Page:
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‘But We Need the Money!’: Can Towns Boost Application Fees in a Time of Financial Distress?

Connecticut Law Tribune

April 12, 2010

Authors: Timothy S. Hollister

Anyone paying the slightest attention these days to municipal governments knows that they are straining with reduced property tax revenues, reduced state aid, and escalating costs. As a result, they are looking under every figurative rock for new or enhanced revenue sources.

One of these potential sources is application fees for land use and construction permits. This reality brings to the forefront the authority of and limits on local governments to charge application fees, and particularly whether such fees provide a means to help balance local budgets or at least reduce deficits.

As a legal matter, this issue has been highlighted recently by a case decided by the Connecticut Supreme Court. A group of builders who work in Madison have brought a class action claiming that the town, over several years, collected illegal, excessive fees for building permits. The plaintiffs’ claims include a state law count under the Unfair Trade Practices Act. The Supreme Court, in Neighborhood Builders v. Town of Madison, 294 Conn. 651 (Feb. 2, 2010), held that the plaintiffs met the requirements for class certification, and remanded for further proceedings. Another, similar case of some notoriety occurred several years ago. A three town regional school district applied for a building permit for an expansion of its high school. The host town’s building permit fee schedule was typical, charging a set fee per $1,000 of total construction cost, for a total of about $75,000. The building inspector, however, imposed a fee in excess of $300,000. A local newspaper reported his justification for this fee as, “We need the money.”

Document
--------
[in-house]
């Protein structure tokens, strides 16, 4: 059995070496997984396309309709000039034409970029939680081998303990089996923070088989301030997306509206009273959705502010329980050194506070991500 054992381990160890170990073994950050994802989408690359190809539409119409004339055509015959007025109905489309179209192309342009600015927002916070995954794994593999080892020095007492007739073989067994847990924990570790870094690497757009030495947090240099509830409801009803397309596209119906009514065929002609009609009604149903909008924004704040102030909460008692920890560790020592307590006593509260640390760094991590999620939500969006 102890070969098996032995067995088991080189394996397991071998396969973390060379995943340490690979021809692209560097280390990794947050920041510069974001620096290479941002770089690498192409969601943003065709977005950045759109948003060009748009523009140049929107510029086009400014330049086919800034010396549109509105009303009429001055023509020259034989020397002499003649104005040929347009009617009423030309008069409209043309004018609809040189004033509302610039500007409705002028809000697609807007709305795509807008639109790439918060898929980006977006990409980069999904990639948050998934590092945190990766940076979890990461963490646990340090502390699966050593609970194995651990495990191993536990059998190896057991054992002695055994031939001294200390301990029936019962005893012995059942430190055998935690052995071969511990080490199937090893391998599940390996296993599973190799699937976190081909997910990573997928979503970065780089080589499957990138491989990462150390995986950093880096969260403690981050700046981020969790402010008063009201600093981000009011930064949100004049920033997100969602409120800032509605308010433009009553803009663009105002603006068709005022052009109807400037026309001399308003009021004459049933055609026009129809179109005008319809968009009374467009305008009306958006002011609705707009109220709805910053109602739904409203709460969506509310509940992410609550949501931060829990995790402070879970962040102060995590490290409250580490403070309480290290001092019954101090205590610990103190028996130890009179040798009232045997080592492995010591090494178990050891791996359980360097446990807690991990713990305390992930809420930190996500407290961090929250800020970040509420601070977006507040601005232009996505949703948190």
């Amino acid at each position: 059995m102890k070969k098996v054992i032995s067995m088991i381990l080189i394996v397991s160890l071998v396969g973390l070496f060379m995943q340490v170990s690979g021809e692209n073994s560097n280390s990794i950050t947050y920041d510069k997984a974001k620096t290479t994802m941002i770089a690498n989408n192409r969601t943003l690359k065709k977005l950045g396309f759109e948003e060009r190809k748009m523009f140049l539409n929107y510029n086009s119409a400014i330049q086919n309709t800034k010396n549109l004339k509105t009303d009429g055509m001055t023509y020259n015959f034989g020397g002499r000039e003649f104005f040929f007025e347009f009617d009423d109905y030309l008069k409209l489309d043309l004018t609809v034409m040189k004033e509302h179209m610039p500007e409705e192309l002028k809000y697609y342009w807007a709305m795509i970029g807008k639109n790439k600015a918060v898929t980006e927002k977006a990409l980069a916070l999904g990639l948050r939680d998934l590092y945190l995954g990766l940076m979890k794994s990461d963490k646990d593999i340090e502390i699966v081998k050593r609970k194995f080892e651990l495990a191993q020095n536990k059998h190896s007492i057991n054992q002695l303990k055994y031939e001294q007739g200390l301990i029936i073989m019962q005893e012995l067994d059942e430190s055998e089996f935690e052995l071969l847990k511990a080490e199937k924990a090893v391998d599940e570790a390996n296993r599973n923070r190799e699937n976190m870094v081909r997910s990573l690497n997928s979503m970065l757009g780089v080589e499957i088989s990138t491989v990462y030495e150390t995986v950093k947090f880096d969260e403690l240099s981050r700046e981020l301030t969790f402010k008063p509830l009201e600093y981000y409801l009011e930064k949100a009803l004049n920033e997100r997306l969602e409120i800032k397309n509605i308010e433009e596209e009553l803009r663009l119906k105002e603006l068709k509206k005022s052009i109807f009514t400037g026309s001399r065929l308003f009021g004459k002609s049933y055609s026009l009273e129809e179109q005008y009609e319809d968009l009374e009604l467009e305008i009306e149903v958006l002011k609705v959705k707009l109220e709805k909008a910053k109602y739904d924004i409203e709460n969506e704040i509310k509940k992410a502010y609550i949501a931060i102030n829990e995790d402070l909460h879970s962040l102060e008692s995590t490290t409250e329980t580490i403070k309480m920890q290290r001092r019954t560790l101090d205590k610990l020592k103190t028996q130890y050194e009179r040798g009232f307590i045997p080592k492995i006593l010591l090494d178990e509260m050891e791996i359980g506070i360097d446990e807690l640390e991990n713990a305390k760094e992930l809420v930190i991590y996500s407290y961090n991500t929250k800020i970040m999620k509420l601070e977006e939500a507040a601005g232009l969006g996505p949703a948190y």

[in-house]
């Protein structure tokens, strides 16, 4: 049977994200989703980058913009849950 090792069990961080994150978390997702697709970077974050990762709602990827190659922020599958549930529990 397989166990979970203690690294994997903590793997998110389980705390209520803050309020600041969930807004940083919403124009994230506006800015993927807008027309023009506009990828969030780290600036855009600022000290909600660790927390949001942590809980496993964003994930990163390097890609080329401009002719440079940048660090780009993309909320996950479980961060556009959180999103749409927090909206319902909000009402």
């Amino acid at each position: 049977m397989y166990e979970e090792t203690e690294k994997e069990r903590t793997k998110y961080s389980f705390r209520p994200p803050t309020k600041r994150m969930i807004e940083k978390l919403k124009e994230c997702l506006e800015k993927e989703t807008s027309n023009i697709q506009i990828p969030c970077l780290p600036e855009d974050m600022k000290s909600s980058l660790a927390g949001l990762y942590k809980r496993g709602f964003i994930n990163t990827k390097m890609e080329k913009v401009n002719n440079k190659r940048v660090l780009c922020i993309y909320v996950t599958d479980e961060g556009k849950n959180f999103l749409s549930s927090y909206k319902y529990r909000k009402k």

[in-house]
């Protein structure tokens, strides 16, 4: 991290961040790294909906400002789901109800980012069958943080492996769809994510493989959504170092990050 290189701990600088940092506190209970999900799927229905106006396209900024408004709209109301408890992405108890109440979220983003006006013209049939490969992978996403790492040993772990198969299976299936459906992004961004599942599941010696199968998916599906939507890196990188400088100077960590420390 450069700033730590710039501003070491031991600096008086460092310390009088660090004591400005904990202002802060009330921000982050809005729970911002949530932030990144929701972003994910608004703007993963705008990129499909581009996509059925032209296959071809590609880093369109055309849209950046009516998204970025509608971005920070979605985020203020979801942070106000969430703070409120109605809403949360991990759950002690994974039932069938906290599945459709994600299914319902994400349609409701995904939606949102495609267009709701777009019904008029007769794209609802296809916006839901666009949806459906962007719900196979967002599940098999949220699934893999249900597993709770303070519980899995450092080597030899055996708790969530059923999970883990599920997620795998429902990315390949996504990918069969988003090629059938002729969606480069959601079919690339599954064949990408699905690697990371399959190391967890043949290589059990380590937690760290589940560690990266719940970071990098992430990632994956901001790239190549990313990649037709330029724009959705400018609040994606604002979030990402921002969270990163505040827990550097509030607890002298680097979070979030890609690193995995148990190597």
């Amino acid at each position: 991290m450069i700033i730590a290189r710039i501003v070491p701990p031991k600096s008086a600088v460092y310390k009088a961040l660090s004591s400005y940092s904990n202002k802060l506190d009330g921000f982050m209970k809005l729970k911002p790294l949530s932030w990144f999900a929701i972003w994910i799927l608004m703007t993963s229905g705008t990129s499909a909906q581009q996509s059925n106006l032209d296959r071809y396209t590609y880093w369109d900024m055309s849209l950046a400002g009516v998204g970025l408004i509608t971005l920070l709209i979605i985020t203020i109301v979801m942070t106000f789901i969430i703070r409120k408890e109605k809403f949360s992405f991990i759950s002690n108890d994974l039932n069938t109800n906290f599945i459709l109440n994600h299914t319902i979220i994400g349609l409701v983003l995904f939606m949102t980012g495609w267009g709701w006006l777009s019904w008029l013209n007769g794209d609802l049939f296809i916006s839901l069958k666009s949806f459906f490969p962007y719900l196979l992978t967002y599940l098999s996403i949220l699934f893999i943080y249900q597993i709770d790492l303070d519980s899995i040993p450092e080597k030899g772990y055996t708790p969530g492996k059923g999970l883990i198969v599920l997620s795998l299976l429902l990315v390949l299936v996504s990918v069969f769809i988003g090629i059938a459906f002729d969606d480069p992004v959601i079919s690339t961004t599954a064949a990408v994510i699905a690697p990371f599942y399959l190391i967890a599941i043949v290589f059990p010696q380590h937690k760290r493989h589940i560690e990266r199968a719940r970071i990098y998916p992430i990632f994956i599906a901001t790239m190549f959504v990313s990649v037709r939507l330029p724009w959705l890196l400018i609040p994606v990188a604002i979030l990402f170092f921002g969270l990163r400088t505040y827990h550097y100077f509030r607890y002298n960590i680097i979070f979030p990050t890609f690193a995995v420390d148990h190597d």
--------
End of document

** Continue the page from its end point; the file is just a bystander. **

What are the rules? In general, the principle, well established in Connecticut case law (which is consistent with judicial decisions nationally), is that application fees are intended and authorized to cover the municipality’s reasonable cost of administering or processing the application. Thus, a town may charge an applicant its costs to publish and mail legal notices, to provide an appropriate location and security for a public meeting or hearing, and to hire a stenographer to transcribe a proceeding.

The power to set fees is limited by the principles that municipalities may only exercise those powers expressly delegated by the legislature or necessarily implicit in those powers, and therefore any financial charge by a municipality that is not authorized by statute or is imposed not to cover administrative costs but to raise revenue for the town’s general fund and unspecified use is an unauthorized tax.

In Connecticut, the application of these principles dates to 1872, when in Welch v. Hotchkiss, 39 Conn. 140, the Supreme Court upheld as reasonable a license fee of 50 cents to erect, enlarge, or add to any building. More recent cases in Connecticut, such as Karen v. Town of East Haddam, 146 Conn. 720, 725-26 (1959), and other jurisdictions apply the same principles.

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